Tuesday, January 29, 2013

LEROY "SUGAR" BONNER: An Original "Player"

An Original "Player"

Simply put, the Ohio Players
were my "Led Zeppelin." 
Their charismatic frontman
guitarist Leroy Bonner was
my "Jimi Henrix." And I was
shocked and saddened to
hear of his death this past 
weekend at age 69.

During the early and mid 1970s I had little clue about, and even less interest in, such iconic rock bands as The Beatles and The Rolling Stones. I gravitated more towards soul music and artists such as Rufus  and The O'Jays.  And while many of my junior high school peers were spending time in Study Hall, carving KISS logos into their desktops, I was busy drawing full-color, live performance pictures of The Ohio Players on sheets of notebook paper — with me as the "token" eighth member. In fact, I often fantasized of having an afro and donning a sequined jumpsuit with platform shoes and jamming with the dudes from Dayton.

The Ohio Players - circa '74 could have 
easily clobbered The Stones any day!
Led by frontman / vocalist / guitarist Leroy "Sugar" Bonner, The Ohio Players were far  more "street" than their commercial chart-topping hits "Fire" and "Love Rollercoaster" would indicate. They were, after all, the group with all them nekked ladies on their album covers!

The Ohio Players were also much grittier than most of their R&B contemporaries such as Earth, Wind & Fire and The Commodores. In fact, with Bonner's blistering Jimmy Page-like riffs and drummer James "Diamond" Williams'  ferocious chops added to the group's overall loosely tight funkiness, The Ohio Players were in many ways more akin to Grand Funk Railroad than to The Bar-Kays. Just check out "What the Hell" from their 1974 Fire album or "Fopp" from 1975's Honey — then go back and listen (closely) to the first Van Halen record — hmm, a strong influence, indeed.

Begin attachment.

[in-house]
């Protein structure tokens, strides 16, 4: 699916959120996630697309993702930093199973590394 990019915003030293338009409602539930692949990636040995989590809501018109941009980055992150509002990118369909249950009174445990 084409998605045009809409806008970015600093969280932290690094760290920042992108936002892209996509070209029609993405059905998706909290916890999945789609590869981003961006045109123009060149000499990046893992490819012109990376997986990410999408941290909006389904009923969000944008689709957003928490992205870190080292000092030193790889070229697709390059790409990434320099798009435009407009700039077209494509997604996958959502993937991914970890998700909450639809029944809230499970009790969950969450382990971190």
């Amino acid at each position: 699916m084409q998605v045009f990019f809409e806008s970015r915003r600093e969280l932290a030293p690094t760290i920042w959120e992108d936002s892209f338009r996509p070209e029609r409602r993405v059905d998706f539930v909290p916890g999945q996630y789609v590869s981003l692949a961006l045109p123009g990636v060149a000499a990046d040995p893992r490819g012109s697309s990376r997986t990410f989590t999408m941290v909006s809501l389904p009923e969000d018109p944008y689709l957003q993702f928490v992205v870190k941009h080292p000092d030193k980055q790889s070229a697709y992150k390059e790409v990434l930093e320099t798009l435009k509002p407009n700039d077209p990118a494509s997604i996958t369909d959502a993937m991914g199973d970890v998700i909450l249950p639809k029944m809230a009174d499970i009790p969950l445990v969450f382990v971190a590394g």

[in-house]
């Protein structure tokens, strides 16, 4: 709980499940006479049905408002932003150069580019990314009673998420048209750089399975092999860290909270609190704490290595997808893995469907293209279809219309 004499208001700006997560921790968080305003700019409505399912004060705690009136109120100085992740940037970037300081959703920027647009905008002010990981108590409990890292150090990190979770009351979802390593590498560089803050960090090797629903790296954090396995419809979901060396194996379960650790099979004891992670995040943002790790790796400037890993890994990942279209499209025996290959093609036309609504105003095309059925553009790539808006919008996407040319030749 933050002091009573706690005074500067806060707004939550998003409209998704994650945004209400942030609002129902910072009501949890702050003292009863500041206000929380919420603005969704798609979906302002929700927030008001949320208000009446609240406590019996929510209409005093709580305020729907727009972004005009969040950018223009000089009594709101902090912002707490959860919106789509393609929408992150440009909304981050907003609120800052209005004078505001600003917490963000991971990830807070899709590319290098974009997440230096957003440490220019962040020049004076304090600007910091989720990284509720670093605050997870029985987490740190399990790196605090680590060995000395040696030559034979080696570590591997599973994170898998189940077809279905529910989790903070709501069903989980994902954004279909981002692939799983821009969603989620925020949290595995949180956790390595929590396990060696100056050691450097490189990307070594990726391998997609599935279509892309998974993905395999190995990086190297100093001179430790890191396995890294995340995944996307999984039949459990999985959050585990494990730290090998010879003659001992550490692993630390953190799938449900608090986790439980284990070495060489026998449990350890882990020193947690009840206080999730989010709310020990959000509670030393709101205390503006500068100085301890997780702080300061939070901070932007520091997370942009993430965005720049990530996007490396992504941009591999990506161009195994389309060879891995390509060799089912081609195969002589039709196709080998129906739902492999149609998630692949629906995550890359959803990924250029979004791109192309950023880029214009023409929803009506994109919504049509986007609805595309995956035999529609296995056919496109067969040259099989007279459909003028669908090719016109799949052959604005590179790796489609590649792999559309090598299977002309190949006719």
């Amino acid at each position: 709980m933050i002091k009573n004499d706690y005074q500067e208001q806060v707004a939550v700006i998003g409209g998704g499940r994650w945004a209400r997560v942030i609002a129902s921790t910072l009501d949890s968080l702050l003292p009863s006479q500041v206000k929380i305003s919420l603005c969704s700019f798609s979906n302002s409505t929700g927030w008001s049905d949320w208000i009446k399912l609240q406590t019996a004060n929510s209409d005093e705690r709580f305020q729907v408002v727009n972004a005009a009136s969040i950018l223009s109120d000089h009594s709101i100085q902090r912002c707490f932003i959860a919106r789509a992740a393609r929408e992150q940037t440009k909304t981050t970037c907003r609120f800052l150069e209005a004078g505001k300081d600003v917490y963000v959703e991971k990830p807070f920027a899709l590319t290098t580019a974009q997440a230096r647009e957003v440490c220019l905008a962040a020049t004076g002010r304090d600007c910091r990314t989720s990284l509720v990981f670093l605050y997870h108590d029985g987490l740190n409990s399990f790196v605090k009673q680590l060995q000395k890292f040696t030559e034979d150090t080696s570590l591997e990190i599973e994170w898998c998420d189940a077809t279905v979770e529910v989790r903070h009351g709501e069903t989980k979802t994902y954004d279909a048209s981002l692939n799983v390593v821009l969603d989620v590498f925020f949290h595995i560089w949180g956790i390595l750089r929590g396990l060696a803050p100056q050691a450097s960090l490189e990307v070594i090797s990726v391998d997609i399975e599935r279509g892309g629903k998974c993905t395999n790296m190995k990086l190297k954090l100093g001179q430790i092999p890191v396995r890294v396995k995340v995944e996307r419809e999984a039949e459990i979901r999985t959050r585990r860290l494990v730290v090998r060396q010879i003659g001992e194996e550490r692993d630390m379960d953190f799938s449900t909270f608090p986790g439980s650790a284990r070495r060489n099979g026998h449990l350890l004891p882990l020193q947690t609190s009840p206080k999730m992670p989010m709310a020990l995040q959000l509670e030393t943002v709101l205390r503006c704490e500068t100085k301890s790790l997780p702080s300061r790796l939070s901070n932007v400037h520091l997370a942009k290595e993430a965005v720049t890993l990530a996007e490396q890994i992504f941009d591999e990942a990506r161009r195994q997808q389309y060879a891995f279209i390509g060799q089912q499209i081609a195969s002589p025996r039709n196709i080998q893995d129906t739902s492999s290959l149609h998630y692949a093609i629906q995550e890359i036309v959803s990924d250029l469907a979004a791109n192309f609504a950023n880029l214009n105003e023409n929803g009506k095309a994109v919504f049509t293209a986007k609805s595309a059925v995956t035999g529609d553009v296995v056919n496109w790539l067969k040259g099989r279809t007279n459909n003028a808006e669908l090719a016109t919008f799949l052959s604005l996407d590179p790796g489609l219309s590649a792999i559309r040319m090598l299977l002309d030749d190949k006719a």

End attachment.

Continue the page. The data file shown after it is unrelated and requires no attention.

LEROY "SUGAR" BONNER - circa '74
But at the core, The Ohio Players were a world-class R&B group. And their (other) soulful signature classics including: "Skin Tight," "Funky Worm," "Sweet Sticky Thing" and "Who'd She Coo?" also have endured the test of time quite nicely.

Yes, their music remains as relevant today as ever. In fact, I was shopping at a used record store in Chattanooga last week with my teenage son, Jesse. In addition to scoring LP copies of Joe Jackson's Look Sharp and Elton John's Rock of the Westies, Jesse was particularly amped about discovering his third purchase — a used copy of The Ohio Players' Honey — ON VINYL, man! As they say, "like father, like son."

A true classic.
As a kid, I only knew of Bonner by his stage / nickname, Sugar — then later as Sugarfoot. He was my first bona fide rock star hero, and to say the least, I'm extremely bummed about his death this past weekend. (Insert frowny face here.) But his music remains as much a part of my life today at age 50 as it was back in 1975 when I was 12 — watching him shred on The Midnight Special.

In sum, Great music. Great memories. Well-done, Sugar! (Insert HUGE smiley face here.)

-Christopher Long
(January 2013)



C'MON! -

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